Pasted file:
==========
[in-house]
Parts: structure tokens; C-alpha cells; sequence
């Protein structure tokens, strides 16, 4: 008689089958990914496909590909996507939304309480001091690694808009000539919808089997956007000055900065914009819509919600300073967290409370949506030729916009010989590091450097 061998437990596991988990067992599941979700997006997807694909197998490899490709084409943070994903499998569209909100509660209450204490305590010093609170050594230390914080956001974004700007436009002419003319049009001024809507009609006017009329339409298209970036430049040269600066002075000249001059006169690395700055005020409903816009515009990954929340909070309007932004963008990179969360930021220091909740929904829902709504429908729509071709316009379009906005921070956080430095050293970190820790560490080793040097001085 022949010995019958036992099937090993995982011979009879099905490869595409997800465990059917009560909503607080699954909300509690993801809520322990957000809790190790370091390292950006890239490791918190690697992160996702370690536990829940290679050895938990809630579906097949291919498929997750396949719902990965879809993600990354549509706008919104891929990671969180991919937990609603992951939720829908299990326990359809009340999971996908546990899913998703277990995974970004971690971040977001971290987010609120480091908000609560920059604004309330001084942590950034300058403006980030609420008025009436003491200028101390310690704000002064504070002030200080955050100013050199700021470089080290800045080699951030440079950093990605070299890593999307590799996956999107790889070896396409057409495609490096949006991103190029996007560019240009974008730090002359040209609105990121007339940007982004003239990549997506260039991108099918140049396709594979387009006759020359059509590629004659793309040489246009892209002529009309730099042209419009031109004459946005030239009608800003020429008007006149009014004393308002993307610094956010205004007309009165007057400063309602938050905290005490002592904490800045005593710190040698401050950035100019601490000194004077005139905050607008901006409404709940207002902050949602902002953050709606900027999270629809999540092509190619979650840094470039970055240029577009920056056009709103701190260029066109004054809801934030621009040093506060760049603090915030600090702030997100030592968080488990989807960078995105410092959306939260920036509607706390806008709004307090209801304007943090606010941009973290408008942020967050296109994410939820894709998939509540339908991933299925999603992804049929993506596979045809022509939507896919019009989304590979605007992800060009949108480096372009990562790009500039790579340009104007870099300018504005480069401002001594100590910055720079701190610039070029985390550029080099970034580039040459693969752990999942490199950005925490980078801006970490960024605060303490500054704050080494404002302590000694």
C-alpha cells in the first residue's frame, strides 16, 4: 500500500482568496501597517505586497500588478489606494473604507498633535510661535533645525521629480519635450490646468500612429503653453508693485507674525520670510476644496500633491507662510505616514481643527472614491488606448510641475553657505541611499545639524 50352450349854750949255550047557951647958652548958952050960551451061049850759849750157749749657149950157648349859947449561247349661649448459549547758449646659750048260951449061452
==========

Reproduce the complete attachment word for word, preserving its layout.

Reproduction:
[in-house]
Parts: structure tokens; C-alpha cells; sequence
């Protein structure tokens, strides 16, 4: 008689089958990914496909590909996507939304309480001091690694808009000539919808089997956007000055900065914009819509919600300073967290409370949506030729916009010989590091450097 061998437990596991988990067992599941979700997006997807694909197998490899490709084409943070994903499998569209909100509660209450204490305590010093609170050594230390914080956001974004700007436009002419003319049009001024809507009609006017009329339409298209970036430049040269600066002075000249001059006169690395700055005020409903816009515009990954929340909070309007932004963008990179969360930021220091909740929904829902709504429908729509071709316009379009906005921070956080430095050293970190820790560490080793040097001085 022949010995019958036992099937090993995982011979009879099905490869595409997800465990059917009560909503607080699954909300509690993801809520322990957000809790190790370091390292950006890239490791918190690697992160996702370690536990829940290679050895938990809630579906097949291919498929997750396949719902990965879809993600990354549509706008919104891929990671969180991919937990609603992951939720829908299990326990359809009340999971996908546990899913998703277990995974970004971690971040977001971290987010609120480091908000609560920059604004309330001084942590950034300058403006980030609420008025009436003491200028101390310690704000002064504070002030200080955050100013050199700021470089080290800045080699951030440079950093990605070299890593999307590799996956999107790889070896396409057409495609490096949006991103190029996007560019240009974008730090002359040209609105990121007339940007982004003239990549997506260039991108099918140049396709594979387009006759020359059509590629004659793309040489246009892209002529009309730099042209419009031109004459946005030239009608800003020429008007006149009014004393308002993307610094956010205004007309009165007057400063309602938050905290005490002592904490800045005593710190040698401050950035100019601490000194004077005139905050607008901006409404709940207002902050949602902002953050709606900027999270629809999540092509190619979650840094470039970055240029577009920056056009709103701190260029066109004054809801934030621009040093506060760049603090915030600090702030997100030592968080488990989807960078995105410092959306939260920036509607706390806008709004307090209801304007943090606010941009973290408008942020967050296109994410939820894709998939509540339908991933299925999603992804049929993506596979045809022509939507896919019009989304590979605007992800060009949108480096372009990562790009500039790579340009104007870099300018504005480069401002001594100590910055720079701190610039070029985390550029080099970034580039040459693969752990999942490199950005925490980078801006970490960024605060303490500054704050080494404002302590000694």
C-alpha cells in the first residue's frame, strides 16, 4: 500500500482568496501597517505586497500588478489606494473604507498633535510661535533645525521629480519635450490646468500612429503653453508693485507674525520670510476644496500633491507662510505616514481643527472614491488606448510641475553657505541611499545639524 50352450349854750949255550047557951647958652548958952050960551451061049850759849750157749749657149950157648349859947449561247349661649448459549547758449646659750048260951449061452